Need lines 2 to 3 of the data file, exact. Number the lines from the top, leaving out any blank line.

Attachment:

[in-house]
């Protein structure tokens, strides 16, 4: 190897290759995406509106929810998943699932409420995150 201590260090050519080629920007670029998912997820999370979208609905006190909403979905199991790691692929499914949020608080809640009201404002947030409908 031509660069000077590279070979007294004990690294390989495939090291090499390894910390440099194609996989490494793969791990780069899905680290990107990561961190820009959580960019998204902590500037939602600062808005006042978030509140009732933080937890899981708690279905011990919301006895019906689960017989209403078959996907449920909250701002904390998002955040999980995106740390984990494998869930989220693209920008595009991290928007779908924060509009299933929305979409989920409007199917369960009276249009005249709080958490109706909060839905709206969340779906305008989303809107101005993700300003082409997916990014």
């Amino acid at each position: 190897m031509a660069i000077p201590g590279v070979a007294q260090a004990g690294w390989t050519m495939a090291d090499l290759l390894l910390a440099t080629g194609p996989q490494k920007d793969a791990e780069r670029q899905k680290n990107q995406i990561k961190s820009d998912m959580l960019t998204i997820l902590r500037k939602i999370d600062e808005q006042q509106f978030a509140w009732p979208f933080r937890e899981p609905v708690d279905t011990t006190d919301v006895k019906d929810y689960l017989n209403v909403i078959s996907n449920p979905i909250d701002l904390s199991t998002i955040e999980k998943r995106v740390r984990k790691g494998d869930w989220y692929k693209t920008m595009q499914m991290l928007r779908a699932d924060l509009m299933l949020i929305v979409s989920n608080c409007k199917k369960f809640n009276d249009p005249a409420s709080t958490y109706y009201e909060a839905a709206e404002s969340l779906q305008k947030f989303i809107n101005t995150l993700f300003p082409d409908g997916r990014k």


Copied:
């Protein structure tokens, strides 16, 4: 190897290759995406509106929810998943699932409420995150 201590260090050519080629920007670029998912997820999370979208609905006190909403979905199991790691692929499914949020608080809640009201404002947030409908 031509660069000077590279070979007294004990690294390989495939090291090499390894910390440099194609996989490494793969791990780069899905680290990107990561961190820009959580960019998204902590500037939602600062808005006042978030509140009732933080937890899981708690279905011990919301006895019906689960017989209403078959996907449920909250701002904390998002955040999980995106740390984990494998869930989220693209920008595009991290928007779908924060509009299933929305979409989920409007199917369960009276249009005249709080958490109706909060839905709206969340779906305008989303809107101005993700300003082409997916990014």
């Amino acid at each position: 190897m031509a660069i000077p201590g590279v070979a007294q260090a004990g690294w390989t050519m495939a090291d090499l290759l390894l910390a440099t080629g194609p996989q490494k920007d793969a791990e780069r670029q899905k680290n990107q995406i990561k961190s820009d998912m959580l960019t998204i997820l902590r500037k939602i999370d600062e808005q006042q509106f978030a509140w009732p979208f933080r937890e899981p609905v708690d279905t011990t006190d919301v006895k019906d929810y689960l017989n209403v909403i078959s996907n449920p979905i909250d701002l904390s199991t998002i955040e999980k998943r995106v740390r984990k790691g494998d869930w989220y692929k693209t920008m595009q499914m991290l928007r779908a699932d924060l509009m299933l949020i929305v979409s989920n608080c409007k199917k369960f809640n009276d249009p005249a409420s709080t958490y109706y009201e909060a839905a709206e404002s969340l779906q305008k947030f989303i809107n101005t995150l993700f300003p082409d409908g997916r990014k």